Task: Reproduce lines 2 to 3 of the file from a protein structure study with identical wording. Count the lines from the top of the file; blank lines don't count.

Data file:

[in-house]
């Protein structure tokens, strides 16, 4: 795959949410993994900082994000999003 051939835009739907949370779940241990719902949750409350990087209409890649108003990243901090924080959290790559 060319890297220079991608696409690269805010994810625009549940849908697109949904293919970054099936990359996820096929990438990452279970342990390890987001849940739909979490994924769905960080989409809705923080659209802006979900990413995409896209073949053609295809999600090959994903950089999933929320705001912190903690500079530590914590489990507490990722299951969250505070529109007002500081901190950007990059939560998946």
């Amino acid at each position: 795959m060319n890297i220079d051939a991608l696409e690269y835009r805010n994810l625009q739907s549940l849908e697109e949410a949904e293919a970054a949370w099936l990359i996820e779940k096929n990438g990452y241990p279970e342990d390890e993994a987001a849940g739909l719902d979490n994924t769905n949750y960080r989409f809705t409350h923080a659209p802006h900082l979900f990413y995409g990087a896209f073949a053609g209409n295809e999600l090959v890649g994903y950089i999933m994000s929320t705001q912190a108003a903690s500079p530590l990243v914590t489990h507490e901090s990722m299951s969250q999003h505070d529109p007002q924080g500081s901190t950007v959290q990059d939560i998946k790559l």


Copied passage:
């Protein structure tokens, strides 16, 4: 795959949410993994900082994000999003 051939835009739907949370779940241990719902949750409350990087209409890649108003990243901090924080959290790559 060319890297220079991608696409690269805010994810625009549940849908697109949904293919970054099936990359996820096929990438990452279970342990390890987001849940739909979490994924769905960080989409809705923080659209802006979900990413995409896209073949053609295809999600090959994903950089999933929320705001912190903690500079530590914590489990507490990722299951969250505070529109007002500081901190950007990059939560998946």
């Amino acid at each position: 795959m060319n890297i220079d051939a991608l696409e690269y835009r805010n994810l625009q739907s549940l849908e697109e949410a949904e293919a970054a949370w099936l990359i996820e779940k096929n990438g990452y241990p279970e342990d390890e993994a987001a849940g739909l719902d979490n994924t769905n949750y960080r989409f809705t409350h923080a659209p802006h900082l979900f990413y995409g990087a896209f073949a053609g209409n295809e999600l090959v890649g994903y950089i999933m994000s929320t705001q912190a108003a903690s500079p530590l990243v914590t489990h507490e901090s990722m299951s969250q999003h505070d529109p007002q924080g500081s901190t950007v959290q990059d939560i998946k790559l």